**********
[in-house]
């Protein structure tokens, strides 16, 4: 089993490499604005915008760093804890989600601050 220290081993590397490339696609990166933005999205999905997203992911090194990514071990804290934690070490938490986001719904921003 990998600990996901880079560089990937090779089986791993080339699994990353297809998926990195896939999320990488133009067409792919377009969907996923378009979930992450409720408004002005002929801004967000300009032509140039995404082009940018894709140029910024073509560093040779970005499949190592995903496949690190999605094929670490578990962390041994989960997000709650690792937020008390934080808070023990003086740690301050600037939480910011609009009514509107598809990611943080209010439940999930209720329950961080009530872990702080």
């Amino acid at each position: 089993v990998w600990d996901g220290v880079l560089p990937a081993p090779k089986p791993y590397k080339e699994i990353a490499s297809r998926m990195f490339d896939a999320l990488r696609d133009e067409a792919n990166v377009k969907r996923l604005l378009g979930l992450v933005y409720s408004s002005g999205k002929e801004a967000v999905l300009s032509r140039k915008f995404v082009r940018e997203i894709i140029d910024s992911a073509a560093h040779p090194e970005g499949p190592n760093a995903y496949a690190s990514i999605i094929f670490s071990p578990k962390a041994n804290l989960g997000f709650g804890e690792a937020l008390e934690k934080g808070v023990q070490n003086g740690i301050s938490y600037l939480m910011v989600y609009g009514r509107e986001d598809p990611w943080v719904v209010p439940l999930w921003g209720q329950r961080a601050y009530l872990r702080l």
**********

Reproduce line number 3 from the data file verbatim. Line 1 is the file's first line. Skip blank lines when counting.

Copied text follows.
């Amino acid at each position: 089993v990998w600990d996901g220290v880079l560089p990937a081993p090779k089986p791993y590397k080339e699994i990353a490499s297809r998926m990195f490339d896939a999320l990488r696609d133009e067409a792919n990166v377009k969907r996923l604005l378009g979930l992450v933005y409720s408004s002005g999205k002929e801004a967000v999905l300009s032509r140039k915008f995404v082009r940018e997203i894709i140029d910024s992911a073509a560093h040779p090194e970005g499949p190592n760093a995903y496949a690190s990514i999605i094929f670490s071990p578990k962390a041994n804290l989960g997000f709650g804890e690792a937020l008390e934690k934080g808070v023990q070490n003086g740690i301050s938490y600037l939480m910011v989600y609009g009514r509107e986001d598809p990611w943080v719904v209010p439940l999930w921003g209720q329950r961080a601050y009530l872990r702080l």